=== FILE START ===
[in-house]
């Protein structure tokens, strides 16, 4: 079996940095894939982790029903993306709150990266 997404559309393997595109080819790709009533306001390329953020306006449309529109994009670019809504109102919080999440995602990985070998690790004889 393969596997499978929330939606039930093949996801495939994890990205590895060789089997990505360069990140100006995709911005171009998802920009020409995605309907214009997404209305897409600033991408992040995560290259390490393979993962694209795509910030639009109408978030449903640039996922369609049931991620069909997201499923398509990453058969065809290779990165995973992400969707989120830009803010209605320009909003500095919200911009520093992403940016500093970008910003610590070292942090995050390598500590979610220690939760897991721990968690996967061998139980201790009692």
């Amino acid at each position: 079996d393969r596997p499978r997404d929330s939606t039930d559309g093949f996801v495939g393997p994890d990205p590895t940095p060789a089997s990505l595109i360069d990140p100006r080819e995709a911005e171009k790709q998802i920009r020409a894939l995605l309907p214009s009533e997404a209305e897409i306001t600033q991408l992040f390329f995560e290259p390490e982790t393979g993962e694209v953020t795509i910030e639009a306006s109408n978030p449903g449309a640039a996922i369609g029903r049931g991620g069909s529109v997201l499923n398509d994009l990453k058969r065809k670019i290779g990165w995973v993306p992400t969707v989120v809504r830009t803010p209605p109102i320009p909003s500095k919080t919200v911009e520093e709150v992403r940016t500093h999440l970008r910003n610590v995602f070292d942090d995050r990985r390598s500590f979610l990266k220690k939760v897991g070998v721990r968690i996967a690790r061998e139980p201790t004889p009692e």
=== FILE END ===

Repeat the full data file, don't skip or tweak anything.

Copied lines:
[in-house]
């Protein structure tokens, strides 16, 4: 079996940095894939982790029903993306709150990266 997404559309393997595109080819790709009533306001390329953020306006449309529109994009670019809504109102919080999440995602990985070998690790004889 393969596997499978929330939606039930093949996801495939994890990205590895060789089997990505360069990140100006995709911005171009998802920009020409995605309907214009997404209305897409600033991408992040995560290259390490393979993962694209795509910030639009109408978030449903640039996922369609049931991620069909997201499923398509990453058969065809290779990165995973992400969707989120830009803010209605320009909003500095919200911009520093992403940016500093970008910003610590070292942090995050390598500590979610220690939760897991721990968690996967061998139980201790009692």
């Amino acid at each position: 079996d393969r596997p499978r997404d929330s939606t039930d559309g093949f996801v495939g393997p994890d990205p590895t940095p060789a089997s990505l595109i360069d990140p100006r080819e995709a911005e171009k790709q998802i920009r020409a894939l995605l309907p214009s009533e997404a209305e897409i306001t600033q991408l992040f390329f995560e290259p390490e982790t393979g993962e694209v953020t795509i910030e639009a306006s109408n978030p449903g449309a640039a996922i369609g029903r049931g991620g069909s529109v997201l499923n398509d994009l990453k058969r065809k670019i290779g990165w995973v993306p992400t969707v989120v809504r830009t803010p209605p109102i320009p909003s500095k919080t919200v911009e520093e709150v992403r940016t500093h999440l970008r910003n610590v995602f070292d942090d995050r990985r390598s500590f979610l990266k220690k939760v897991g070998v721990r968690i996967a690790r061998e139980p201790t004889p009692e």